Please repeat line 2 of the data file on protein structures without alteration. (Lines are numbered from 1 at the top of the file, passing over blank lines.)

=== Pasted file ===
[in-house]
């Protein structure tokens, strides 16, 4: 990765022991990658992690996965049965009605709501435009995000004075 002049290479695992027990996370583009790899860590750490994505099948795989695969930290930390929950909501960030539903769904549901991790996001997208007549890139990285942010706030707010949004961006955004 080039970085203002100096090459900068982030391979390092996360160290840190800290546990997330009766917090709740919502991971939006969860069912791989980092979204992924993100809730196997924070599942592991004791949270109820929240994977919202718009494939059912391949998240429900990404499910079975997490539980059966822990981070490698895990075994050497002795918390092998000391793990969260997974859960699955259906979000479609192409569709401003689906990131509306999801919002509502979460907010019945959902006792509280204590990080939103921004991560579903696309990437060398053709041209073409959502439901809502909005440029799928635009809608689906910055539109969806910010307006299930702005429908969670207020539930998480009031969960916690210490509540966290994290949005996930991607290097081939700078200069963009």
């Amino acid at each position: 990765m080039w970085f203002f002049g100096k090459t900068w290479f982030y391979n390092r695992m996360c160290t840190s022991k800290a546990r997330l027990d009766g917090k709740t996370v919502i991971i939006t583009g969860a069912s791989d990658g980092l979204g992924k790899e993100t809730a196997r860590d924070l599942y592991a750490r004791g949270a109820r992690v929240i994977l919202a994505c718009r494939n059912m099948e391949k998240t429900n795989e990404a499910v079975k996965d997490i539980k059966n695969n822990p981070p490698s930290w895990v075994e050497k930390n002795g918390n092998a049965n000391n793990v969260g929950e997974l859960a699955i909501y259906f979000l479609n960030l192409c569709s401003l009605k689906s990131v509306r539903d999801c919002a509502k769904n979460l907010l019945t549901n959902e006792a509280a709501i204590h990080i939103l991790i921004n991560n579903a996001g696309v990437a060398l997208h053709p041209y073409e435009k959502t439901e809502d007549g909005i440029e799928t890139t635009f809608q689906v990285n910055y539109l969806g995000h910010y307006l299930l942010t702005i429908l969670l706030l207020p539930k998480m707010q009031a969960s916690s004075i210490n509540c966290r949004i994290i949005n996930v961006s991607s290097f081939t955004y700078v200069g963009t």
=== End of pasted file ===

């Protein structure tokens, strides 16, 4: 990765022991990658992690996965049965009605709501435009995000004075 002049290479695992027990996370583009790899860590750490994505099948795989695969930290930390929950909501960030539903769904549901991790996001997208007549890139990285942010706030707010949004961006955004 080039970085203002100096090459900068982030391979390092996360160290840190800290546990997330009766917090709740919502991971939006969860069912791989980092979204992924993100809730196997924070599942592991004791949270109820929240994977919202718009494939059912391949998240429900990404499910079975997490539980059966822990981070490698895990075994050497002795918390092998000391793990969260997974859960699955259906979000479609192409569709401003689906990131509306999801919002509502979460907010019945959902006792509280204590990080939103921004991560579903696309990437060398053709041209073409959502439901809502909005440029799928635009809608689906910055539109969806910010307006299930702005429908969670207020539930998480009031969960916690210490509540966290994290949005996930991607290097081939700078200069963009």